Championship leader Nico Rosberg extended his incredible winning streak to seven races with a comfortable lights-to-flag victory at the Russian Grand Prix.
Rosberg’s lead was never threatened as Lewis Hamilton, helped in part by a chaotic first lap, recovered from his engine failure in qualifying to finish second, with Ferrari’s Kimi Raikkonen completing the podium places.
In the build-up to the race, Hamilton insisted he could not lose any further ground to Rosberg, but the Briton will now head to the Spanish Grand Prix in a fortnight’s time 43 points adrift of his team-mate.
A Herculean effort from Hamilton’s Mercedes team, who flew replacement parts from their Brixworth base on a chartered jet to Sochi, ensured the Briton started from 10th rather than the pit lane under Formula One’s complicated engine rules. It also afforded Hamilton a bird’s eye view of the mayhem which was to unfold at turn two on the opening lap.
While Rosberg, starting from pole, easily retained his lead, Sebastian Vettel’s race was quickly over. Starting in seventh after a grid penalty, Vettel labelled Daniil Kvyat as a “mad man” in a toe-curling face-to-face exchange at the previous race in China, and here, the two men were at it again.
Kvyat, the home favourite, thumped into the back of Vettel at turn two before crashing into him again moments later. The force of the impact sent Vettel spinning into the wall.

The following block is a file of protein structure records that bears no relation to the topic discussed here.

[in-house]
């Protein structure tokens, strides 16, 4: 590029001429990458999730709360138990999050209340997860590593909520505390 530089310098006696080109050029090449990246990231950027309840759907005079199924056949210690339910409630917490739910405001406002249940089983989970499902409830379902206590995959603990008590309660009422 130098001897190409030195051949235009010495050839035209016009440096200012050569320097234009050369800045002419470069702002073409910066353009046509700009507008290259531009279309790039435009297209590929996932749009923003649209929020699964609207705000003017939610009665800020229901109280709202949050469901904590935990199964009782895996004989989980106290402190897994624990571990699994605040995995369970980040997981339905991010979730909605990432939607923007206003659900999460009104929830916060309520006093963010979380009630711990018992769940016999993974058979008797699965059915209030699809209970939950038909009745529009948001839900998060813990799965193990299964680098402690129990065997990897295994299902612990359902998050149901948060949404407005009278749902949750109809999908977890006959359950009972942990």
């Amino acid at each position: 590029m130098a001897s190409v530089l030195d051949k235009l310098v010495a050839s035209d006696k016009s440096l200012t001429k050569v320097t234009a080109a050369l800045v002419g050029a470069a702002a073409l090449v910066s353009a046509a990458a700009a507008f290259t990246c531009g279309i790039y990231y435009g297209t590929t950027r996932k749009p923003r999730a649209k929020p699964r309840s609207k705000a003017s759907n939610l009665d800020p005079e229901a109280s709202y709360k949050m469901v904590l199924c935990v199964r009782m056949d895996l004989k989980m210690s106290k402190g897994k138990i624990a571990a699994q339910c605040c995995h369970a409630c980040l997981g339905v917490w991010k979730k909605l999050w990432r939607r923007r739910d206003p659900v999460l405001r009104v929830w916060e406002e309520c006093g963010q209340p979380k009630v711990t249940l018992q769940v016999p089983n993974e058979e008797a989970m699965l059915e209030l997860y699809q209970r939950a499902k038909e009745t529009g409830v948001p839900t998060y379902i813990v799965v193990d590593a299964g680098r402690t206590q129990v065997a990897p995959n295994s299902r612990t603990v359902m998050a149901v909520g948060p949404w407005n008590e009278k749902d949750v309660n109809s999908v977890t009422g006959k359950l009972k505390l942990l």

A virtual safety car was then deployed to clean up Vettel’s Ferrari, and in avoiding the first-lap chaos – which also ended Nico Hulkenberg’s race and saw his Force India team-mate Sergio Perez sustain a puncture – Hamilton had moved up to fifth.
When Rosberg stopped for a fresh set of tyres on lap 21, Hamilton was 13 seconds adrift.
With 16 laps remaining, he had got the gap down to a little over seven seconds before he was informed of a water pressure issue, ending his challenge.
Elsewhere, Valtteri Bottas and Felipe Massa finished fourth and fifth for Williams, while both McLaren drivers finished in the points for the first time since last year’s Hungarian Grand Prix – an unwanted run of 12 races.
Fernando Alonso was sixth with Jenson Button passing Carlos Sainz in the closing stages to finish 10th.